At an inch and a half the females are as big as they get and the males grow to two inches. A couple weeks after they had settled in one of the males started displaying and burying a shell. The shell he had chosen was a medium sized escargot shell. I buy the escargot kits at the grocery store on occasion and eat the snails but use the shells for fish. He undermined the back of the shell, away from the opening, until it sank some and was oriented to suit him. Then he started carrying pebbles and sand and covering the shell until only the opening was visible. This created a small mound in the substrate where he displayed endlessly, chasing away rivals, until a female took notice. The fish were being fed brine shrimp and flake food and by this time a couple of them appeared as if they had swallowed marbles. One of the females sidled up to the male, danced a bit and went into the shell. He followed her in and then they would come out and dance a turn and repeat the process. A week later fry could occasionally be seen at the entrance to the shell but the mother recovered them diligently. After another week she started letting them out but the parents watched them closely for the first four weeks. After four weeks the colony seemed to take no notice of the young but they still stayed close to their parents until they spawned again nine weeks after the first spawn. Like other neolamps slight crowding and good feeding makes the young nearly invisible to the adults. When I went to sell my fish this time I was not embarrassed by the buyer.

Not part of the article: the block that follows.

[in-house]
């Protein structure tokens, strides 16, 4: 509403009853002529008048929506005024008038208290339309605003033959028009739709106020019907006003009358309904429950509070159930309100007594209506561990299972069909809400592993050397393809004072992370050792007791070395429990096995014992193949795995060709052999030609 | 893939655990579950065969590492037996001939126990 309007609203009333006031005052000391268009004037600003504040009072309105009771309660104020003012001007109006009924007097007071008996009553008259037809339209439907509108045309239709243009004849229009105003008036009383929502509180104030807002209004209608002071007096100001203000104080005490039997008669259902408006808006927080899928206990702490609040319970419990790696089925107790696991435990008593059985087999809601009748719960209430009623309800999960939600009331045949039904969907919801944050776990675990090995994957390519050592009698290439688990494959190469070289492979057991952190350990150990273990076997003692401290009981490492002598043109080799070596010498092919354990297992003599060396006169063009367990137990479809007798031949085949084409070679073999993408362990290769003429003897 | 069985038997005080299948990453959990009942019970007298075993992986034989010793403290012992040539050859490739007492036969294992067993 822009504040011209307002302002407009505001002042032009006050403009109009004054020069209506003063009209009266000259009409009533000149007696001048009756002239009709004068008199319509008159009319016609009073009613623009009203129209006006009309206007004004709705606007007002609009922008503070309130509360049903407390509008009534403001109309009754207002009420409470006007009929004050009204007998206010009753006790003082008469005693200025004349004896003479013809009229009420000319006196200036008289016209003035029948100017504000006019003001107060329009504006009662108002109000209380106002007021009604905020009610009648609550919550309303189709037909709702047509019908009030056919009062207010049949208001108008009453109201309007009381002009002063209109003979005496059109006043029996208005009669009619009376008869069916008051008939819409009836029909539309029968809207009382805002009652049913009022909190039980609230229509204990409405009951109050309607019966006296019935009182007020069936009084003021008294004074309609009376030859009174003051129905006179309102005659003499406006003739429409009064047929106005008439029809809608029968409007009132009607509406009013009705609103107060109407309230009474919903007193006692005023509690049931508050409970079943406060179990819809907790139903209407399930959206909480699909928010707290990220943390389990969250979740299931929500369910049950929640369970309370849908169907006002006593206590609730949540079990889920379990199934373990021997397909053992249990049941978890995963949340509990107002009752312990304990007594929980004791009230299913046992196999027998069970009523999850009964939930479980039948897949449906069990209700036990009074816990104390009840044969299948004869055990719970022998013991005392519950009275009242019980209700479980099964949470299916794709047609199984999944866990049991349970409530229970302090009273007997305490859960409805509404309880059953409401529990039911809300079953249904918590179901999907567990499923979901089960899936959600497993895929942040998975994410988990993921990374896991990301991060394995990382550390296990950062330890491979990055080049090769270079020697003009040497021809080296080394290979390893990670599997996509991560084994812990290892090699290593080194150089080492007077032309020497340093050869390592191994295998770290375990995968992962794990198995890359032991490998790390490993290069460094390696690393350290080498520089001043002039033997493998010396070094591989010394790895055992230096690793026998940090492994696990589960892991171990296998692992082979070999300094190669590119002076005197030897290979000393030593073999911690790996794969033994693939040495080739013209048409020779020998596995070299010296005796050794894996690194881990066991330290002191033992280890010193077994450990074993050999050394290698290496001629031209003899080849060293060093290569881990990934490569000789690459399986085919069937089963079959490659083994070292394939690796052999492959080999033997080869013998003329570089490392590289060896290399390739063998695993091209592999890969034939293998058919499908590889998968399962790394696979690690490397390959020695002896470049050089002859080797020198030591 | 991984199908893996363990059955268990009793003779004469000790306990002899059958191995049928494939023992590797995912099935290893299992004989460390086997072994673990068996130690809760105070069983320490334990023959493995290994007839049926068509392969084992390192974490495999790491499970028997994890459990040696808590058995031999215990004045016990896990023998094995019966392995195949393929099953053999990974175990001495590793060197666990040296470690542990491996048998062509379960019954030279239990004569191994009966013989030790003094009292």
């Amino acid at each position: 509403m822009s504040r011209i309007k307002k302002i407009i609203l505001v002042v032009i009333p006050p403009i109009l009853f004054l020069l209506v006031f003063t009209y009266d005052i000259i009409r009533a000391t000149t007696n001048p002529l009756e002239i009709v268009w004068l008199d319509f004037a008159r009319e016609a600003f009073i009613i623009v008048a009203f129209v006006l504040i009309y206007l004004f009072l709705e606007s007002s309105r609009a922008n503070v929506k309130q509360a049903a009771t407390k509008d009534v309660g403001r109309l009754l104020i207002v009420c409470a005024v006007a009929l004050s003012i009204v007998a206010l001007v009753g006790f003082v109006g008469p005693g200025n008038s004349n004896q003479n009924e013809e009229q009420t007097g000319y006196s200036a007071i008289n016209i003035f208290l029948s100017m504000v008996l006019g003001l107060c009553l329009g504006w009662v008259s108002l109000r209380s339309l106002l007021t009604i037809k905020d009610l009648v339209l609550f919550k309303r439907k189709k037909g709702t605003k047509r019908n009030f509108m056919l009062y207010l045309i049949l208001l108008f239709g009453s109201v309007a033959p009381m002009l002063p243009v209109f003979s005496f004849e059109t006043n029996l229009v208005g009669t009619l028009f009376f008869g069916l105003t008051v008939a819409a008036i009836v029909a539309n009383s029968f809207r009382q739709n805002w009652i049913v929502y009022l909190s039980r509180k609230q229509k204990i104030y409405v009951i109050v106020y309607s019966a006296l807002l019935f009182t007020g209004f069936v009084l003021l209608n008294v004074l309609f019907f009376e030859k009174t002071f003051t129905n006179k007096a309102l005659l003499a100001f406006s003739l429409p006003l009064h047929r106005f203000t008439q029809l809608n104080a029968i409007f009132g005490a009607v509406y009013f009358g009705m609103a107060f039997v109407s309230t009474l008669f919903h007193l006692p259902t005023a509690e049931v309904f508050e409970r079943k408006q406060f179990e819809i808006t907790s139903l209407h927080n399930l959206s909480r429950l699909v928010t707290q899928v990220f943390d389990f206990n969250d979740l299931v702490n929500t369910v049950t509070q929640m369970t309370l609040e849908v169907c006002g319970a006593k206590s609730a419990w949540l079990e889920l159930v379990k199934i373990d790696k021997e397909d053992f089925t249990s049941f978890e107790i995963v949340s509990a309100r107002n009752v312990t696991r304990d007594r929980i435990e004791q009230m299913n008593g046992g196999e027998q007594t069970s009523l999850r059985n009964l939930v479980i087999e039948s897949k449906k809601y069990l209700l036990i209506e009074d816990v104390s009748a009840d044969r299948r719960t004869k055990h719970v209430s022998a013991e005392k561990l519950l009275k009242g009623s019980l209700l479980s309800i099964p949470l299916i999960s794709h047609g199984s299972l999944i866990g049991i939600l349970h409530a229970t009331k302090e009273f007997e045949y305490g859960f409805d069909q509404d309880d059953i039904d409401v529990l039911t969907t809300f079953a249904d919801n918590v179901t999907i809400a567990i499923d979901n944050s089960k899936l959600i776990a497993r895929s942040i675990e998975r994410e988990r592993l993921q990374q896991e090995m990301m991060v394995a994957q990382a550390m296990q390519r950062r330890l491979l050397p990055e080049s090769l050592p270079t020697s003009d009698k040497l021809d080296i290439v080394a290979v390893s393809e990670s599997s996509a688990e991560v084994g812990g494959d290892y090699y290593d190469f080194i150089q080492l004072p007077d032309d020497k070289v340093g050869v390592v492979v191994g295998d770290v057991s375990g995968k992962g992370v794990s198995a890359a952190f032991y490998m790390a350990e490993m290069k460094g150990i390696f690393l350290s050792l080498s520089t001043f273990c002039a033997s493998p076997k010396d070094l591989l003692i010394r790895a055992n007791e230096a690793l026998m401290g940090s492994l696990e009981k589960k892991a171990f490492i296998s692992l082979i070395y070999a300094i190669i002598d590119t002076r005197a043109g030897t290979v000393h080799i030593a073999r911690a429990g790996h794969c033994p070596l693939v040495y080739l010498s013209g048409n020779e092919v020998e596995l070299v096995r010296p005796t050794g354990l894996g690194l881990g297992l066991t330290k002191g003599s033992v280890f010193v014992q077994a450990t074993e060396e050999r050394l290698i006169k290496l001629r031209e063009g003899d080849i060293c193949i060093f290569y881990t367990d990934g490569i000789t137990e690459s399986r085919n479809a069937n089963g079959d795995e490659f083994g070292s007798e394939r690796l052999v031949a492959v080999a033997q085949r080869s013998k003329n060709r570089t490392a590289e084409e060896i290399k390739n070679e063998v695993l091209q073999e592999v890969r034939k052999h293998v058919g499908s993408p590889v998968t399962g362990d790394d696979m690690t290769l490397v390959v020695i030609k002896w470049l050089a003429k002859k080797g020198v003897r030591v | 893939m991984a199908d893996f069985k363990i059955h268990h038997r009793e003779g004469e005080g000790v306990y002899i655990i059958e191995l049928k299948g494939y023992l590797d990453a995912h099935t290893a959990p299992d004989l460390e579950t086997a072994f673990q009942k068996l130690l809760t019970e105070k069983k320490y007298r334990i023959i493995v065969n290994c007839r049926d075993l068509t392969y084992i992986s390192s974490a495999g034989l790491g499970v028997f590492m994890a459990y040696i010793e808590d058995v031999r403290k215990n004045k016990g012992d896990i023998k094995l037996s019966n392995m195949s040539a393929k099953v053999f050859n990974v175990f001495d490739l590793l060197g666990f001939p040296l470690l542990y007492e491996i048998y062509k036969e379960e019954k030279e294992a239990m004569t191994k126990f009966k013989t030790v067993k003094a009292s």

Length- sexual dimorphism females to four cm males to six cm
Diet- small crustaceans and zooplankton
Habitat- Lake Tanganyika rocky shores with sand substrate and shells from ten to thirty meters along the northern Zaire and Burundi coastline
Breeding- pair bond breeder breeding in shells on the bottom, shells are often buried by fish with only the opening visible, may establish colonies in good habitat
Article copyright ©2001 by Larry Rogers , all rights reserved.